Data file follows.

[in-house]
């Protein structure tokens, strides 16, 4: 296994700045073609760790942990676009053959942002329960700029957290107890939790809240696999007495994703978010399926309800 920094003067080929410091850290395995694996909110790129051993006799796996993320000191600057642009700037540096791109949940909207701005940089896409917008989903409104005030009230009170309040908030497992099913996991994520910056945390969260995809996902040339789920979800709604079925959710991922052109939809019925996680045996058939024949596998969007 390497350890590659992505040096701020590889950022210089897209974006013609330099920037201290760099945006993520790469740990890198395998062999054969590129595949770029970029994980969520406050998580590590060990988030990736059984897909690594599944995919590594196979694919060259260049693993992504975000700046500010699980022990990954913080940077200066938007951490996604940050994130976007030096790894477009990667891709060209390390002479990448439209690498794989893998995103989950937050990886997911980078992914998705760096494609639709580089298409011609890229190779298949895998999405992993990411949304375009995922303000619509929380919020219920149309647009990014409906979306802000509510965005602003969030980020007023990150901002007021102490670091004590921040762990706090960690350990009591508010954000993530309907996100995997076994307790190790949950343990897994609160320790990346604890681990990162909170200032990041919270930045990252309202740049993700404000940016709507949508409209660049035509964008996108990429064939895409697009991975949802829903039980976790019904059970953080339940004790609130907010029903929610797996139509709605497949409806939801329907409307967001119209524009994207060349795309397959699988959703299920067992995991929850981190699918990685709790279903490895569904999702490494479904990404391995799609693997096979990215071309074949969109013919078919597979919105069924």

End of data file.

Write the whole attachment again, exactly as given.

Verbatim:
[in-house]
């Protein structure tokens, strides 16, 4: 296994700045073609760790942990676009053959942002329960700029957290107890939790809240696999007495994703978010399926309800 920094003067080929410091850290395995694996909110790129051993006799796996993320000191600057642009700037540096791109949940909207701005940089896409917008989903409104005030009230009170309040908030497992099913996991994520910056945390969260995809996902040339789920979800709604079925959710991922052109939809019925996680045996058939024949596998969007 390497350890590659992505040096701020590889950022210089897209974006013609330099920037201290760099945006993520790469740990890198395998062999054969590129595949770029970029994980969520406050998580590590060990988030990736059984897909690594599944995919590594196979694919060259260049693993992504975000700046500010699980022990990954913080940077200066938007951490996604940050994130976007030096790894477009990667891709060209390390002479990448439209690498794989893998995103989950937050990886997911980078992914998705760096494609639709580089298409011609890229190779298949895998999405992993990411949304375009995922303000619509929380919020219920149309647009990014409906979306802000509510965005602003969030980020007023990150901002007021102490670091004590921040762990706090960690350990009591508010954000993530309907996100995997076994307790190790949950343990897994609160320790990346604890681990990162909170200032990041919270930045990252309202740049993700404000940016709507949508409209660049035509964008996108990429064939895409697009991975949802829903039980976790019904059970953080339940004790609130907010029903929610797996139509709605497949409806939801329907409307967001119209524009994207060349795309397959699988959703299920067992995991929850981190699918990685709790279903490895569904999702490494479904990404391995799609693997096979990215071309074949969109013919078919597979919105069924």